Wiyaala’s eponymous debut album was a gust of fresh air that shook up the age old echo chambers in Ghanaian mainstream music. Till this day, I still get goose bumps anytime I remember her album release concert in 2014 at Alliance Francaise Accra, which was an onslaught of magical bliss disguised as music from a tireless dynamo announcing her artistry to the world. In the four years between then and now, her voice has taken her on pilgrimages to some of the hollowed grounds of music around the world, garnering adoration and respect for her prodigious talent and enchanting stage presence. Wiyaala has evolved deeper into her distinct musical identity, characterized by the courage and bravery to be herself in an industry that demands women artist to exist within a very narrow sphere of influence.
In December 2018, Wiyaala released her much anticipated follow up project Sissala Goddess via Djimba World Music. At a little over an hour long, the 16-track album attempts a contemporary approach to folk music, where Wiyaala’s musical roots in Sissala are refracted through an Afro pop lens. The product of this is an LP loaded with magical moments of bliss where her domineering voice conducts an orchestra of euphoria, commanding attention and respect as she glides across various facets of her Sissala culture through song. The album is layered and textured offering nuanced takes on her reflections on love, heritage and her agency as a woman from Funsi in the Upper West Region of Ghana.
The album begins with Village Sex, the lead promotional single for the project where Wiyaala interpolates a traditional Sissala song sung at bachelorette parties satirizing the grooms desire for sex. Opened by oriental sounding atmospheric strings and Wiyaala’s sensual humming, the song blooms into an energizing pop folk jam. Singing in her mother tongue Sissala and English as well, the song sees Wiyaala assert her sexuality and agency as a woman in thinly-veiled verses about the pleasures of sex. These themes which are more apparent in the music video offer insight into aspect of Northern Ghanaian Culture that are often heavily filtered.
Valla is another standout cut on the tape with a much more temperate mood as Wiyaala croons over hollow xylophone and percussive loops as the song blossoms into a cheerfully somber reflection on existential angst. This song features some of her best vocal work as she delivers some truly startling moments, especially towards the final chorus where her vocals are stacked to engineer this rousing mood. Captain’s Lament also takes on a sobering country tone where she dives in the problems of mob justice in Ghanaian society, heightened by the brutal murder of Captain Maxwell Mahama in 2017.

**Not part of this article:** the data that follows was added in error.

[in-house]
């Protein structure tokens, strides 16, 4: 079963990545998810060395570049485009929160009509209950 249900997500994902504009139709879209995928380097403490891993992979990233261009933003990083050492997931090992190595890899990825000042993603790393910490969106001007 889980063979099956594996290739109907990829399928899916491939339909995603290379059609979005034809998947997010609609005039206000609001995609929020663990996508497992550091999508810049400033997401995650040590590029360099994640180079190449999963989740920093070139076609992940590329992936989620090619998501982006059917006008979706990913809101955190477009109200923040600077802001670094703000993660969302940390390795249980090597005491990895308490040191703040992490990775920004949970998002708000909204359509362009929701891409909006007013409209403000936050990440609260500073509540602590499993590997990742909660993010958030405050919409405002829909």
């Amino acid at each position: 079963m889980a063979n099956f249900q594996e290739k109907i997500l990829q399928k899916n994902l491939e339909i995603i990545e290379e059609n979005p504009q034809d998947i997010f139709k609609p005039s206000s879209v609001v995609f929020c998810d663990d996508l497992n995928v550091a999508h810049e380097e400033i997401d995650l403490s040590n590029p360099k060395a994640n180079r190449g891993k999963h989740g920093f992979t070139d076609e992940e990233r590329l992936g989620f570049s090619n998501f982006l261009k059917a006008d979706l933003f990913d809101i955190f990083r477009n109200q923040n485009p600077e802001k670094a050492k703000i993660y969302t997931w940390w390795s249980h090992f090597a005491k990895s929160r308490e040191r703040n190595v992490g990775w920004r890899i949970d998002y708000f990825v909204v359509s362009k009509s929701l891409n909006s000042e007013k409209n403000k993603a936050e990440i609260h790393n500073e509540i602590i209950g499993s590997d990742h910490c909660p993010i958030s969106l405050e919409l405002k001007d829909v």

Very cohesively, the album manages to hold a listener’s attention as its smoothly transitions between various moods all of which seeks to unpack Wiyaala’s perspectives. Even without understanding the lyrics, her emotions are clear and direct, hitting you on every song making it very easy to find the relational metaphor between the power of her voice and the size of her ambition, held in perfect balance by her maverick dexterity. The work also firm established her identity as a woman from northern Ghana, a leitmotif from her debut album.
However, in some ways the album’s potential to be a thoroughly entertaining project is is hindering by the filler tracks that do very little to advance it, both sonically and thematically. Songs like Woyaye (We Are Going) a cover of the wildly popular Osibisa song from their 1971 album and other cuts, despite being great vocal performances bring little gratification, especially when juxtaposed with the much better cuts in the begin. These and a few other cuts towards the end of the tape appear as distracting embellishments to reinforce a universal pop identity which ultimately betrays Wiyaala ethos and her own identity as a Sissala goddess.
Regardless, Sissala Goddess becomes an assertion of heritage through the lens of a woman, bringing out the stories, knowledge systems, believes and aspirations that are deliberately side stepped in conversations about Ghanaian art. Village Sex for instance completely counteracts the objectification of women in music regarding sex. Rather she playfully discusses the desires of women as a norm in her culture, erasing the historical silencing of a woman’s feeling through contemporary Ghana. The project is a huge step forward for Wiyaala and northern Ghanaian music. It’s a much needed prompter to Ghanaian audiences to look beyond the skewed mainstream narrative and discover the musical diversity in Ghana as well as a sure way to having a great time!
Written by Hakeem Adam
Image credit: via artist’s website.